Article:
“Africa rising”—a reference to the strong economic performance across the continent over 2000-2014—is being questioned: Weak economic growth for sub-Saharan Africa as a whole since 2015, along with the subdued outlook for commodity prices, is reportedly undermining the region’s economic promise and reinforcing critics’ beliefs that the narrative is dead.
These skeptics, though, downplay several important factors. First, the low aggregate growth rate is mostly driven by the three largest economies— Angola, Nigeria, and South Africa. Excluding these economies from the aggregate or focusing on the country-level growth rates reveals a significantly more positive picture and suggests that it may be premature to call for an end of the rising narrative. Second, high commodity prices were only one of the factors behind the region’s recent strong economic performance. The other factors—including improvements in macroeconomic management, governance, and business environments as well as rising entrepreneurship—should continue to support economic expansion in many economies.
It is understandable that many are questioning the “Africa rising” narrative. The large commodity, notably oil, price shock of 2014 hit several African economies very hard. Partly reflecting this shock, aggregate growth declined from 5-6 percent in 2004-2014 to only 2.5 percent in 2015-2017, a rate that barely keeps up with population growth. The past year’s performance and near-term outlook for the largest economies is particularly concerning. Last year, South Africa’s economy, which continues to face major structural problems, stagnated, as did that of Angola, while Nigeria’s contracted for the first time since 1991. Moreover, the latest projections for these economies suggest only tepid recovery in coming years.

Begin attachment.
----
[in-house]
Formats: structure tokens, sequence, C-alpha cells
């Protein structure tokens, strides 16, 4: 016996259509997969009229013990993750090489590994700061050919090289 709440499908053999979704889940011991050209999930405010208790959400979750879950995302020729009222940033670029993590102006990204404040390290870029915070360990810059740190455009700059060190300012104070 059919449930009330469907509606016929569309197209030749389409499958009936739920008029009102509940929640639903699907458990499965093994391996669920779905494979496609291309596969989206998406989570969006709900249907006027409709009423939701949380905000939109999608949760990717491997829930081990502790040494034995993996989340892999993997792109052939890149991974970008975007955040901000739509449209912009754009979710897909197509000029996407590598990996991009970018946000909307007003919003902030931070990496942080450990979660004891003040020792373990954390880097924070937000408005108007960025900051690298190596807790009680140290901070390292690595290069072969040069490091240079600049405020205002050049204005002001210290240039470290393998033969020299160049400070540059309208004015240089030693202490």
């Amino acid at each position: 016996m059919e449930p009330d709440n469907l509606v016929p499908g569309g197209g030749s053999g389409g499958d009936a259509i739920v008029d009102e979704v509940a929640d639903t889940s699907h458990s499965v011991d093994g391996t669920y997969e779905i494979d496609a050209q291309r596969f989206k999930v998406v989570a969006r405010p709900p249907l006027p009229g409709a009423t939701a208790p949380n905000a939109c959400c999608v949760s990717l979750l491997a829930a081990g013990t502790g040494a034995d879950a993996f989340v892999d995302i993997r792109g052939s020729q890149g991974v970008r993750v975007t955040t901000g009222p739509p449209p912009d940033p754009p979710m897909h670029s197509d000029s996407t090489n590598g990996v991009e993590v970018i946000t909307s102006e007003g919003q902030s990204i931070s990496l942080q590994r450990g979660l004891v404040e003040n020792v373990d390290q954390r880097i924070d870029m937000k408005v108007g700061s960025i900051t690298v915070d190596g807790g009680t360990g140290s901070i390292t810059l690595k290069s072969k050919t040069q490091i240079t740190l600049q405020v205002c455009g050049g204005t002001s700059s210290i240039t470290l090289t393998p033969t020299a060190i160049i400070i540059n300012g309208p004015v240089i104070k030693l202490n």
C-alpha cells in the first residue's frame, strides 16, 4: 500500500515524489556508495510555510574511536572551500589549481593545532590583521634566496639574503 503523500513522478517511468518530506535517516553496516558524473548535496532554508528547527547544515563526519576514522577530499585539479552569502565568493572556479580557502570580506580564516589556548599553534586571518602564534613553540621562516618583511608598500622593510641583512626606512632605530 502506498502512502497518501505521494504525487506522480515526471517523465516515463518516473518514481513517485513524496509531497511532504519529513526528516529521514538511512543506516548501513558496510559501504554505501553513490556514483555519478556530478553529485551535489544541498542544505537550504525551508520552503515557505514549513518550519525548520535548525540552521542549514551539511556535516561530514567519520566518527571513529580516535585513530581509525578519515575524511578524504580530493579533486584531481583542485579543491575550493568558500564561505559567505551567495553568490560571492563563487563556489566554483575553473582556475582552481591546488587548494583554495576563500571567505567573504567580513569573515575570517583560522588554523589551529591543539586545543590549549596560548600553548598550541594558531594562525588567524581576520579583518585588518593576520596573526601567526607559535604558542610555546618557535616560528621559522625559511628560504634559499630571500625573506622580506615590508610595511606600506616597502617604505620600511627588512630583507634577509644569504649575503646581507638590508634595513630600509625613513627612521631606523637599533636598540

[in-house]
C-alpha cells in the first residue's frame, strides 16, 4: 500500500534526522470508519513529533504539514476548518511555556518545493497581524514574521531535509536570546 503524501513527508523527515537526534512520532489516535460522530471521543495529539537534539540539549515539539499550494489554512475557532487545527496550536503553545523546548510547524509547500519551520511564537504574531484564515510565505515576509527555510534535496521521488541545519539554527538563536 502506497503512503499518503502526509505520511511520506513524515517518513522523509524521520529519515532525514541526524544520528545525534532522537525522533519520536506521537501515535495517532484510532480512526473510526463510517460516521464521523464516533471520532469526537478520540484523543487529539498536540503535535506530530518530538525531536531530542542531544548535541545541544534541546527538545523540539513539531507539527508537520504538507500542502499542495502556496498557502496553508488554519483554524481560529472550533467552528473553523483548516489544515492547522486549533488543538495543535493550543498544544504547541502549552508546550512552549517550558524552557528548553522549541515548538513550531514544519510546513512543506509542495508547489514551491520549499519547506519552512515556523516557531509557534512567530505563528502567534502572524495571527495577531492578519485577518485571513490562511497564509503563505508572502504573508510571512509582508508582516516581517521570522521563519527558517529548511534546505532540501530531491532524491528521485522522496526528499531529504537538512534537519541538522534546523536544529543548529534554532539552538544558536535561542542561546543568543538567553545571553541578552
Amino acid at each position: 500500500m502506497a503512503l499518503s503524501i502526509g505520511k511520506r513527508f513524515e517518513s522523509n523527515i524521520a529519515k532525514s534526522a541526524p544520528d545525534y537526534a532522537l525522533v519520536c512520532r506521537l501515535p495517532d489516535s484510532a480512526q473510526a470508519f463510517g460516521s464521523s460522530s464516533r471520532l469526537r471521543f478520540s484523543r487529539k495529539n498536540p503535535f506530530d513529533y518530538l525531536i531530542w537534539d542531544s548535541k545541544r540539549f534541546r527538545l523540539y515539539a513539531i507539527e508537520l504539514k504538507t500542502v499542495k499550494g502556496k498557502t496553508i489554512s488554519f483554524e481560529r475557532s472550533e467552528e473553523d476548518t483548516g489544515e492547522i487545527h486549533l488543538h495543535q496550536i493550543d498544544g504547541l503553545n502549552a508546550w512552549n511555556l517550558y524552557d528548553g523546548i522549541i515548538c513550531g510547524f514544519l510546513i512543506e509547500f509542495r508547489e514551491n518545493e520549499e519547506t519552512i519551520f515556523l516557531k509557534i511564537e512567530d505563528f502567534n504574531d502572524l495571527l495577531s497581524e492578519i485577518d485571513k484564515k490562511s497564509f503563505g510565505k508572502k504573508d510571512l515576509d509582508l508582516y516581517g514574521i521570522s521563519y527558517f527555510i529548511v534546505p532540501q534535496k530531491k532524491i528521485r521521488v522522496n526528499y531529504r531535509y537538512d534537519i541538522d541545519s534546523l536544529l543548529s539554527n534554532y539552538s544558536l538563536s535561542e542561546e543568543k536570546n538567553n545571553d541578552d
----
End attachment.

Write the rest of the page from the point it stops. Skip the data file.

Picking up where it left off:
Excluding these three economies, though, sub-Saharan Africa’s aggregate growth for this year rises from 2.5 percent to almost 4 percent, faster than the 3.5 percent rate for the global economy. What’s more, five of the world’s 10 fastest growing economies are located on the continent; about two-third of the region’s economies are expanding faster than the global economy this year; and one-third of them are expanding at a rate of 5 percent or higher. Importantly, as shown in the figure, roughly half the economies in sub-Saharan Africa will expand over the next five years, at an average rate similar to or higher than the rate that prevailed in the heyday of the “Africa rising” narrative.